Cost of Living, Part I: Food

Hello all! How is it already December? It’s hard to believe, since spring is rapidly ripening into summer in Chile. As I walked around the feria this past weekend, I saw blueberries and strawberries and cherries in full season. Mangoes and watermelons are just coming into season. Broccoli is getting cheaper, along with just about everything else. I thought about how amazing it was that I could spend $3 and get a pound of blueberries and two pounds of cherries. I also bought avocado (always!), red onions, garlic, tomatoes, lemons, cilantro and parsley. I literally found myself whistling on the way home, so excited about my purchases.

The prices at the feria are one of the reasons my cost of living is so low (compared to the US). I never buy cherries in the U.S. – they are simply too expensive. Here, I find myself snacking on them all day. But not everything is cheaper. I’m often shocked to discover some things are dramatically more expensive than in the US (like coffee and clothes). So I thought to write a series of blog posts (interspersed with fun things, of course) on the cost of living in Chile (as I have experienced it).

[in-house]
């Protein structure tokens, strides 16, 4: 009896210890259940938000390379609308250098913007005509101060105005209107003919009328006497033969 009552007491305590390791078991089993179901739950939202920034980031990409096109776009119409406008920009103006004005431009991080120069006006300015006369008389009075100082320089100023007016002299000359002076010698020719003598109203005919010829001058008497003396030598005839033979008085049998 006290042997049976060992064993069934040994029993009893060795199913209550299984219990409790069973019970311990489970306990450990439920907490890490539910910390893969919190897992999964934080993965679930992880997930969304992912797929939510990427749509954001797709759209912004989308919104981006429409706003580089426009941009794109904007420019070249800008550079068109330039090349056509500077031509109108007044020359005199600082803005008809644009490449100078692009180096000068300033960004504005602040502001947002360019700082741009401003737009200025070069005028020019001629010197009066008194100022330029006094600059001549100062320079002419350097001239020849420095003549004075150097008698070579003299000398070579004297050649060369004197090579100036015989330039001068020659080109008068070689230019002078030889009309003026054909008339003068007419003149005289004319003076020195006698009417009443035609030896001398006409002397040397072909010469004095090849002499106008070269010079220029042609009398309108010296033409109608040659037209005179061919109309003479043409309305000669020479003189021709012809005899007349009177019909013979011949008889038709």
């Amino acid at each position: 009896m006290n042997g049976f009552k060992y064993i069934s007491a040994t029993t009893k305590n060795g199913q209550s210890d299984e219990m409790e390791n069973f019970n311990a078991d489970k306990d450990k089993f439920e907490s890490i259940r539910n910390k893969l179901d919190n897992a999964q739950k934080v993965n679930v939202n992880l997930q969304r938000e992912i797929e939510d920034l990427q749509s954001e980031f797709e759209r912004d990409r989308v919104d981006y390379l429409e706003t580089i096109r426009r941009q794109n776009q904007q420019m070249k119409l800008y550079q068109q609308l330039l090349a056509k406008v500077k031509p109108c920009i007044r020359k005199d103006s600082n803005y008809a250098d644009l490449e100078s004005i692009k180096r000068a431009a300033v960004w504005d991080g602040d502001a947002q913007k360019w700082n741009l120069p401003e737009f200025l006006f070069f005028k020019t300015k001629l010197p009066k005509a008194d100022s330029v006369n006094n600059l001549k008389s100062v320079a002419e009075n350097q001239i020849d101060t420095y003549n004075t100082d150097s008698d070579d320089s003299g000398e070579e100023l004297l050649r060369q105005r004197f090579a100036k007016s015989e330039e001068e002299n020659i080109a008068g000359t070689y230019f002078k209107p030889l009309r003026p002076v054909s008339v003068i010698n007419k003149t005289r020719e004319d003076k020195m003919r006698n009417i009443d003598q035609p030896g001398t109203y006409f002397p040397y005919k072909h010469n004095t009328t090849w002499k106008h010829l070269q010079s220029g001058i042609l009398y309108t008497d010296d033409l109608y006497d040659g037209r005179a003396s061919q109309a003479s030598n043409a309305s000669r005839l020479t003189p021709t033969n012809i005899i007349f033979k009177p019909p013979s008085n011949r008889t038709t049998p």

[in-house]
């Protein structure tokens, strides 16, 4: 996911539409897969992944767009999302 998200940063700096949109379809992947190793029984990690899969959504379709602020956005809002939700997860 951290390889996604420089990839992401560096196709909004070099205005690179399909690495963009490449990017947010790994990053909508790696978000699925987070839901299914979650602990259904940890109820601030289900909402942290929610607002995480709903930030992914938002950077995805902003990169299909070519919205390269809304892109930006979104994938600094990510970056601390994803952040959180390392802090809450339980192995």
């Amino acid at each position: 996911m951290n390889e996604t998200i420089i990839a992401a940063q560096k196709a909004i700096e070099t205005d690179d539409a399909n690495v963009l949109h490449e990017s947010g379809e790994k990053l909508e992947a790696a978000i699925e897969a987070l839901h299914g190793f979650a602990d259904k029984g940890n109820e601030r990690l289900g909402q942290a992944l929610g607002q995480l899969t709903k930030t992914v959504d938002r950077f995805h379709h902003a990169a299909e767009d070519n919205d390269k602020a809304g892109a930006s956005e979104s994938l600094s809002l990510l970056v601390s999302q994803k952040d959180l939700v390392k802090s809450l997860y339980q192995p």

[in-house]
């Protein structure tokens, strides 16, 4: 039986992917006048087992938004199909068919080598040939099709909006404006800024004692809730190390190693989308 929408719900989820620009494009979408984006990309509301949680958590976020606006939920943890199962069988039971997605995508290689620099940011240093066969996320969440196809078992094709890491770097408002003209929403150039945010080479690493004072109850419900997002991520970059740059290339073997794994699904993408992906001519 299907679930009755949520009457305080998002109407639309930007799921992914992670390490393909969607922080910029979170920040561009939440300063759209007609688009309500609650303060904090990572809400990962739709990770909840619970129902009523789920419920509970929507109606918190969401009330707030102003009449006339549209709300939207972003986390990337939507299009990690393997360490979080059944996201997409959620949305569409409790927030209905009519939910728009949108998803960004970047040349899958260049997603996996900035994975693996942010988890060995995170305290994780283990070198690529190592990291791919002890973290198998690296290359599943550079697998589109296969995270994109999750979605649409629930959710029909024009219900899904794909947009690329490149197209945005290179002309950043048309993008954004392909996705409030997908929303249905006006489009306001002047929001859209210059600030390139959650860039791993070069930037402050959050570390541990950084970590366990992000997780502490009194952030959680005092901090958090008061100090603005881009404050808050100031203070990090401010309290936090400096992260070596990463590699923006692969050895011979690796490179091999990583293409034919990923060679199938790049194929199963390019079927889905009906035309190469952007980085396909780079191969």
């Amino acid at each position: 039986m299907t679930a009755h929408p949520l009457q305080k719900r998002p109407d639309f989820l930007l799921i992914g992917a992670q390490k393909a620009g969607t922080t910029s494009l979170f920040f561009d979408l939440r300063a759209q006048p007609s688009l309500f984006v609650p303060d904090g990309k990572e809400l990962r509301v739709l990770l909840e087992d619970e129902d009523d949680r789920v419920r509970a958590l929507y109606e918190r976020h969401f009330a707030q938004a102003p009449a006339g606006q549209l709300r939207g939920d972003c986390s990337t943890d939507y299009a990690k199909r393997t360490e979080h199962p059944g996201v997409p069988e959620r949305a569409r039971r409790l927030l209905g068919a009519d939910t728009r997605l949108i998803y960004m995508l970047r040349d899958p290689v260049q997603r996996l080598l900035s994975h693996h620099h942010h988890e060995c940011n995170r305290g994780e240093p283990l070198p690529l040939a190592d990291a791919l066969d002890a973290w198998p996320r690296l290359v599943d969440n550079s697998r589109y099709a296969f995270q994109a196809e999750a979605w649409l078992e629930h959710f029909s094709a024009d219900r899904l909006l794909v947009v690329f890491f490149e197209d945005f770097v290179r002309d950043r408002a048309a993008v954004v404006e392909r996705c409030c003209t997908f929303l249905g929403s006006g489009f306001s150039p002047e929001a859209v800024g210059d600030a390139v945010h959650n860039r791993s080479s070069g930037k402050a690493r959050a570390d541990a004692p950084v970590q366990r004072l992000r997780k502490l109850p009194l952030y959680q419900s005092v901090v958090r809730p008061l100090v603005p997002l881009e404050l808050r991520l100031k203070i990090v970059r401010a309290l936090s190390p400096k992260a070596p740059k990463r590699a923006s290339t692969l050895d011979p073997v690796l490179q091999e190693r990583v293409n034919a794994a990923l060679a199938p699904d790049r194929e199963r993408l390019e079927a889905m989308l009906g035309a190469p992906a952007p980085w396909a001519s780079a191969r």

I begin with food because it is spring. The feria is overflowing with goodness, and is usually much cheaper than the grocery store. It’s worth the trip! Average prices:

$1.50-2.00, 1 lb blueberries

$1.50–2.00, 2 lbs cherries

$.80-1.25, 1 lb strawberries

$.80-1.00, 1 lb lemons

$1.50-2, 1 lb avocado

$2, 2 lbs red onions

$.50, bunch of parsley or cilantro

$1.50, 2 lbs sweet potatoes

$1.00-1.25, large bunch broccoli

$.80-1.25, 2 lbs tomatoes

$.75, 1 lb bananas

$.50-.75, red/yellow/green bell pepper, each

$.35, cucumber, each

Seriously? I love it here. I come home with a full pound of blueberries and think nothing of finishing them in a few days. It’s amazing. Of course, one cannot find raspberries or blackberries. They simply aren’t available. In the US, we ship items from all over the world so we can have whatever we want, whenever we want it. Here, if it’s not in season, it’s usually not available at all.